Andrew Austin: Loving the best of both worlds

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A return to South Africa triggers deep thoughts - can one person have two homelands?

People queued for hours to pay their respects to Nelson Mandela in Pretoria. Photo / AP
People queued for hours to pay their respects to Nelson Mandela in Pretoria. Photo / AP

I am having an identity crisis - am I a Kiwi or am I a South African? This is the question I have been mulling for the past few days.

I have lived in New Zealand for nearly 12 years and am a New Zealand citizen, but I was born and raised in South Africa.

The reason for this sudden bout of soul searching is that I have spent an emotional week back in South Africa covering the funeral proceedings of anti-apartheid hero Nelson Mandela for the APN group of newspapers, which includes the Herald on Sunday.

Mandela was a hero of mine and I was honoured to have met him several times.

It has been a whirlwind trip. I was asked by New Zealand Herald editor Shayne Currie last Saturday if I could cover the week of mourning for Nelson Mandela. He felt I would bring the South African perspective and be able to put things into context.

Next thing I knew, I was in South Africa covering the biggest story in the world. Jetlagged and sleep deprived, I threw myself into writing what I saw. I did not have time to think. I was running on adrenalin.

It all hit me when I was standing outside the Union Buildings where Nelson Mandela lay in state. Before me were thousands of people waiting patiently to view the body. I had spent an hour or so interviewing people about why being there was so important to them. It had been an exhilarating experience. Young and old told me that they felt it was their duty to be there to pay respects to a man who had shaped a better future for them.

"He spent 27 years in prison, this is the least we can do," said one young man.

They were proud to be there and to be South African. The last time I saw such pride from South Africans was at the 1995 Rugby World Cup. There was no doubt about it, this was important to them.

It put my journey into sharp perspective and made me realise how important it had been for me to be standing there at that time.

I remember the day before I left on this trip, I received a text message from Henare O'Keefe, a Hastings district councillor wishing me all the best on my "pilgrimage".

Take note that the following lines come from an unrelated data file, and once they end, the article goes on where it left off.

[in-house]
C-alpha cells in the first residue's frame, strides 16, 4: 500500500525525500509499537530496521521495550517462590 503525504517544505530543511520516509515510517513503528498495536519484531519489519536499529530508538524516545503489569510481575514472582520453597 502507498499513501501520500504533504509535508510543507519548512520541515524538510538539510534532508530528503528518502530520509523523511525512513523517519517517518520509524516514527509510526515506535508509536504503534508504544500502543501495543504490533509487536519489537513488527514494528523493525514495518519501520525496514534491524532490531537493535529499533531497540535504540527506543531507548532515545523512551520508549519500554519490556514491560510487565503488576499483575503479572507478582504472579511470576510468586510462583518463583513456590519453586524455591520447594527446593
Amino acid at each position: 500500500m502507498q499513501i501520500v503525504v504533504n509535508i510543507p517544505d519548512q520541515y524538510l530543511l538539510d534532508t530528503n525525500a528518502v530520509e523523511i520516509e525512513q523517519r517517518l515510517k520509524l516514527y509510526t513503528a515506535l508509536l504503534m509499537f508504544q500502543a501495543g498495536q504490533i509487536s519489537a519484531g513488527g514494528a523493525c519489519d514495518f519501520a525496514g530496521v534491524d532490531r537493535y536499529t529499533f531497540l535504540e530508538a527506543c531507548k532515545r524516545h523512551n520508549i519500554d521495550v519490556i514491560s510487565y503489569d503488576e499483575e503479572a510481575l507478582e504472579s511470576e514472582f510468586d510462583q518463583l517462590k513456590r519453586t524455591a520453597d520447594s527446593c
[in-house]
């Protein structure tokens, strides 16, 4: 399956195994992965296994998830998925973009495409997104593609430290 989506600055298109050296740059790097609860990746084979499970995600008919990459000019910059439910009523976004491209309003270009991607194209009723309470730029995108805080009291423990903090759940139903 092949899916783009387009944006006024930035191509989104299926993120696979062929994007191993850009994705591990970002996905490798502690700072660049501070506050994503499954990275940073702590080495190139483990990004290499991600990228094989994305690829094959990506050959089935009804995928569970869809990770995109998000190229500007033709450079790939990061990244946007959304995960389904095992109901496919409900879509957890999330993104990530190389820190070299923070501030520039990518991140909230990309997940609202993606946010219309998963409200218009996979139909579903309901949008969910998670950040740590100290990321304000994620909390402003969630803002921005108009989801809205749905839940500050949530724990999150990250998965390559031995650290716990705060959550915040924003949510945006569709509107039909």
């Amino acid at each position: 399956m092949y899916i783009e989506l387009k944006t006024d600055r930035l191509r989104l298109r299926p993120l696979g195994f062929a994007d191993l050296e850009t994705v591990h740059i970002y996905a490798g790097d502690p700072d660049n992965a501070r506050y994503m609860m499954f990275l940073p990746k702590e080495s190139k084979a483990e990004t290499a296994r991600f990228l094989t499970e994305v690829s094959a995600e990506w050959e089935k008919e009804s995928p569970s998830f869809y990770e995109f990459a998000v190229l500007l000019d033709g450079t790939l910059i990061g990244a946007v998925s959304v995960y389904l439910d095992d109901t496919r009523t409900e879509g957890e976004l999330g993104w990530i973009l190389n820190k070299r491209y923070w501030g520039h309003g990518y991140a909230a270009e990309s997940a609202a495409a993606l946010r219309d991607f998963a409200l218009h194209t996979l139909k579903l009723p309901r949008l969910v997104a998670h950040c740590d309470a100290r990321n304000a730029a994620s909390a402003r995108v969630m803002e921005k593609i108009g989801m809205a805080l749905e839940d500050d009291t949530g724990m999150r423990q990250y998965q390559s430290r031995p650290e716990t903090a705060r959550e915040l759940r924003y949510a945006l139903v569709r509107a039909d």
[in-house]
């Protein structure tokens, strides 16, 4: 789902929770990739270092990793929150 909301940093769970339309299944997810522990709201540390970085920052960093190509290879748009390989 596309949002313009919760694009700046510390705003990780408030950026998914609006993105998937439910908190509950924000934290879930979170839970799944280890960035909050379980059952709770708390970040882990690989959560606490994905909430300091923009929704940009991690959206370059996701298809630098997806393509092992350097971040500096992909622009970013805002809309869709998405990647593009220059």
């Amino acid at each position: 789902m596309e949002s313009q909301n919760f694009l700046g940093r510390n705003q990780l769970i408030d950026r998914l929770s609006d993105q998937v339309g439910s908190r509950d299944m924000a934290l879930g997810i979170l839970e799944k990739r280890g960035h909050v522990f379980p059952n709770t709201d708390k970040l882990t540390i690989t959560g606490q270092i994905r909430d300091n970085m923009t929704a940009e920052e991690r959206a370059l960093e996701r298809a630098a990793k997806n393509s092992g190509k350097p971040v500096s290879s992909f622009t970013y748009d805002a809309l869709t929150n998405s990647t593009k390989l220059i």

I was a bit taken back by that word, but did not really think it was the right description.

But it came back to me as I stood in front of the impressive Union Buildings, the hilltop seat of government in Pretoria. I realised I was on a pilgrimage of a sort - not a religious one but certainly an emotional one.

A woman visits Mandela's casket. Photo / AP
A woman visits Mandela's casket. Photo / AP

I was reconnecting with the country of my birth at a momentous and pivotal juncture in its history. It was a good feeling, but it did lead me to questioning my identity.

I love South Africa deeply and did not leave out of fear or disillusionment with the country. I left by happenstance and it was only meant to be for a short time. I had family in New Zealand and my wife and I thought it would be good to go and spend a few years with them and experience a different lifestyle.

Well, one thing led to another and now we have three children, two of whom are adamant that they are Kiwis (the third thinks she is South African when in fact she is more Kiwi). Life is good and we are settled.

The thought of uprooting our children and moving them back to a country that they essentially don't know did not feel right. But, still there was that profound connection with South Africa. It was - and still is - in my blood and had formed me into the person I am.

I have immersed myself in Kiwi culture and have grown to love the country. I live in Havelock North in Hawkes Bay and most early mornings, especially in the summer, you will find me walking with my dog out among the vineyards and sheep. It gives me much needed exercise, and it is also food for the soul as I gather my thoughts.

So, all these thoughts were going through my mind - if I say that I am a New Zealander am I disowning or being disloyal to South Africa? If I say I am South African, does that mean I am being ungrateful to New Zealand? The South African National Anthem, Nkosi Sikilele stirs my soul every time I hear it, but so does God Defend New Zealand.

It was then that it dawned on me. I do not have to choose; I can have both. I am lucky enough to have strong connections to two wonderful and very different countries. It reminded me of when I became a New Zealand citizen and took the oath of allegiance. The preamble said something like this: "Don't forget your past, but rather embrace it and bring it with you as you start your new life in your new country."

This is true - why deny your past when it can bring richness to your future.

I renewed my love affair with South Africa and came away realising that not only did I still love the country on the southern tip of Africa, but I also loved two little islands at the bottom of the world.

So, what am I? I am a New Zealander of South African origin.

Which rugby team do I support? Well, that's a question for another time.

*Andrew Austin is the editor of the Hawke's Bay Today newspaper.

- NZ Herald

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